Strong and well-defined arms are wanted by most, but achieved by few. Which is why men the world over are queueing up at the dumbbell station in a quest to build bigger biceps and triceps that test the elasticity of their T-shirts.
But what if I told you they’re wasting their money? You can achieve all this without ever visiting a gym. As real-life Action Man and fitness expert Ross Edgley shows here, understanding some basic bodyweight training (along with some tips and tricks), building bigger arms from your home is entirely possible. Combine the six moves below into a workout that will bring the gun show to your front room.
Why: Contrary to what many who spend hours curling in the squat rack believe, to increase the size of your arms you must first understand a basic fact of human physiology: your arms are roughly two-thirds triceps. Why biceps get so many column inches in fitness magazines, I don’t know. In the quest for bigger arms, it makes sense to train the majority of muscle mass in them, which is found at the back.
How: Performing diamond push-ups is easy. It’s the same pressing movement as a conventional push-up, but you bring your arms in closer together to form a diamond shape with your hands on the floor. This alters your biomechanics and movement patterns and in turn, places less emphasis on the chest and puts more strain on the triceps. If they get too easy, try elevating your feet on the sofa or stairs for each rep.
What: Perform four sets of 10 repetitions with 120 seconds rest in between to allow time to recover and maintain good form.
Why: Bear crawls are a primitive (but effective) movement pattern that is easy to learn, but hard to sustain because of the stress it places on the triceps. This is why they’ve been favoured by the military and strength and conditioning coaches for so long. Research published in The Journal of Physiology found the body doesn’t solely count repetitions or weight. It also counts time under tension, which can be equally as valuable in building muscle.
How: Get in a normal push-up position with your feet slightly wider than shoulder width. Your hips should be raised relative to how they would be if you were in plank position. Your back should be flat and straight, and your legs should be straight as well. Now simply walk forward on your hands and feet, alternating each side just as if you were walking or crawling normally.
What: Perform five sets of 10m bear crawls with 90 seconds rest in between to generate lots of time under tension and train the triceps.
Why: All because research from the Department of Kinesiology at Pennsylvania State University showed small variations in technique can train different muscle groups. By using an overhand (pronated) grip, you target the muscles in the back. But if you use an underhand (supinated) grip, you train the biceps.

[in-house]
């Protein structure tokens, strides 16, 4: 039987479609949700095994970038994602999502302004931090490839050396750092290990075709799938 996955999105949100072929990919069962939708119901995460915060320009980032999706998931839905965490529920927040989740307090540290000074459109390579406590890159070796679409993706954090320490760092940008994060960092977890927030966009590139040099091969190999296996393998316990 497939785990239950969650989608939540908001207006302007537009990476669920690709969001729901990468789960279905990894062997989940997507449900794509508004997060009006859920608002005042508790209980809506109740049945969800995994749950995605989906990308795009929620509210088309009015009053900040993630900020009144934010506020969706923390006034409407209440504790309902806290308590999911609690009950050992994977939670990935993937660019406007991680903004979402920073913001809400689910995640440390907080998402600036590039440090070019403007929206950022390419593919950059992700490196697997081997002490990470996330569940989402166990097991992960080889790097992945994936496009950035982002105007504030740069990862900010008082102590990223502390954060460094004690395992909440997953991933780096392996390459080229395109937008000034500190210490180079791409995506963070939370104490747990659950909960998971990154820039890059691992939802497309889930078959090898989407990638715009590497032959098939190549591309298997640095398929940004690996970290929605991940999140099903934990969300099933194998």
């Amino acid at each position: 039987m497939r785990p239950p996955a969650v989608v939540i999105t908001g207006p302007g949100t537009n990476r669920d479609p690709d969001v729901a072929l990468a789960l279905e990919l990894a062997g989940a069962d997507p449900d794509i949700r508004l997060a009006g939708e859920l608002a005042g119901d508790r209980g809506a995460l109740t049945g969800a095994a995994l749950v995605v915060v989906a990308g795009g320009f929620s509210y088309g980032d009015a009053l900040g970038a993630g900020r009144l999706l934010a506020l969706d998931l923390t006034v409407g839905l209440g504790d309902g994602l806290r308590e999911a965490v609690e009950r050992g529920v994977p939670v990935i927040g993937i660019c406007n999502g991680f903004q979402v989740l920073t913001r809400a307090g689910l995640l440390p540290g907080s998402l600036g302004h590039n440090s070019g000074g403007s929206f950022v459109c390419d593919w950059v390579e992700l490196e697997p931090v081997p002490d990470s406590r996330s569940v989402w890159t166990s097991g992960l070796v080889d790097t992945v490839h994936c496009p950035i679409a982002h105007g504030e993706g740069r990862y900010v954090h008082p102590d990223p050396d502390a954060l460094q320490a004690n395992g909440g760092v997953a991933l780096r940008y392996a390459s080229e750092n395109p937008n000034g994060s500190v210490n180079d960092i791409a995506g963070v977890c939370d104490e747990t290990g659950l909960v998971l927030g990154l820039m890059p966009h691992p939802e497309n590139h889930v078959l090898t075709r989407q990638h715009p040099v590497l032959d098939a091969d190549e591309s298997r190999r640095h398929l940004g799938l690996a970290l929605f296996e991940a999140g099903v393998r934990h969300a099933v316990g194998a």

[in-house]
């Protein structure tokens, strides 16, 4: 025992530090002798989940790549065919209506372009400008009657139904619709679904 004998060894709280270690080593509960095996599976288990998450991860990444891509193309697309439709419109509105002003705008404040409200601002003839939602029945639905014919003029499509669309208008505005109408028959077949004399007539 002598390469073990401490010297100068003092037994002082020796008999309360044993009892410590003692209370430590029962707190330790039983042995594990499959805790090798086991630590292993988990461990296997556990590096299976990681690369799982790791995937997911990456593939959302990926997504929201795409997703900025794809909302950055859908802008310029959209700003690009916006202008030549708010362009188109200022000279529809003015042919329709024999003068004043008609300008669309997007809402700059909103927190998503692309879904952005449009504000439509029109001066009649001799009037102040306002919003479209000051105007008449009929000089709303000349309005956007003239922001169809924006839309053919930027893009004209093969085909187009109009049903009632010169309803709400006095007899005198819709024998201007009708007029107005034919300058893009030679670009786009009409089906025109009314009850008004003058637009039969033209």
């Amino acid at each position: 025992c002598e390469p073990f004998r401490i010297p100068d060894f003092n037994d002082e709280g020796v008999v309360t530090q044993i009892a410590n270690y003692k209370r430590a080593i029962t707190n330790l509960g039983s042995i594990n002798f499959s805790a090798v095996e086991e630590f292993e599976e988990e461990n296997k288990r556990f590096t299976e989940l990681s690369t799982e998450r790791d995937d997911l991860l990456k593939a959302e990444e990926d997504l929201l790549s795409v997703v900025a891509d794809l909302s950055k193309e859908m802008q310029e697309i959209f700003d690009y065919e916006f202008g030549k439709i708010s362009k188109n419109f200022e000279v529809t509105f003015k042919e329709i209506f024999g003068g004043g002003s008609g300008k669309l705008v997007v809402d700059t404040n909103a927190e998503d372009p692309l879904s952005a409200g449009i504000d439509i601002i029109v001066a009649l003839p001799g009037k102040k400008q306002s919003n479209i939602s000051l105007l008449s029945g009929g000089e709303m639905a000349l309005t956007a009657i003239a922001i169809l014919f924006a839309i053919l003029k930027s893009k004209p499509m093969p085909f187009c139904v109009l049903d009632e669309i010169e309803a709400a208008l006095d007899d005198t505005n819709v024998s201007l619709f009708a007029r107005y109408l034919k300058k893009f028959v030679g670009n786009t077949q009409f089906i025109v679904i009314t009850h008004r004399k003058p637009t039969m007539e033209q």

How: Pull-ups are arguably the world’s most tried and tested exercise. Just grip a bar with your hands, lift your feet off the floor then repeatedly pull your chin above the bar. The secret to building bigger arms is proper grip and using variations to hit the muscles you want to train.
What: Perform five sets of five repetitions with 120 seconds rest in between to allow enough time to recover and maintain good form.
Why: It’s that time under tension again. This move keeps your favourite T-shirt muscle working for longer.
How: Taking inspiration from Strongman competitions, the plate carry typically involves gripping a 40kg disc (in a ‘bear hug’ type position) against the chest and walking a set distance. There’s nothing stopping you from using the same principles in the comfort of your own home by carrying a weighted backpack up the stairs or covering the distance of your living room with a week’s shopping.
What: Perform five sets of 10m weighted carries with 90 seconds rest in between, focusing on keeping the biceps strong and in tension.
Towel Grip Curls
Why: Research published by the National Strength & Conditioning Association Journal found that the forearms are in a constant state of contraction when lifting with a thicker bar. They noted this was especially true during the eccentric phase (the lowering part of the lift) where a thinner bar allowed an athlete’s muscles associated with grip to rest.
How: Bicep curls can be performed anywhere and with anything. Chairs, bags or even a willing and cooperative baby. But did you know your grip will have a direct impact on the size and strength of your forearms? So try performing your ordinary curls but wrap a kitchen towel around it to create a thicker grip or put a towel through a plate or kettle bell to lift.
What: Perform five sets of 12 repetitions with 90 seconds rest in between.
Why: Too often people train their forearms by performing wrist curls that are unnatural and not exactly functional. This plate pinch variation is fun, functional and you’re free to perform it anywhere. Even better, it fatigues your forearms in a completely different way. It can also be used to go head-to-head with a training partner to see who drops first (just watch your toes.)
How: This is far from conventional, but it works. Known as the plate pinch, it’s usually performed in the gym and involves picking up two or three 5kg plates with your thumb on one side and your fingers on the other. But what works just as well is using a thick wooden chopping board from the kitchen. Simply pinch it between your thumb and fingers and hold it there or pass it around your body
What: Perform five sets of 10 oscillations around the body (without dropping it) with 90 seconds rest in between. And that’s it. Repeat this workout often and you’ll be fully armed in no time.
Ross Edgley is considered one of the world’s most travelled fitness experts. Chief sports scientist at The Protein Works, he specialises in pushing the boundaries of human physical potential and exploring uncharted territory in the world of sports science, fitness and nutrition.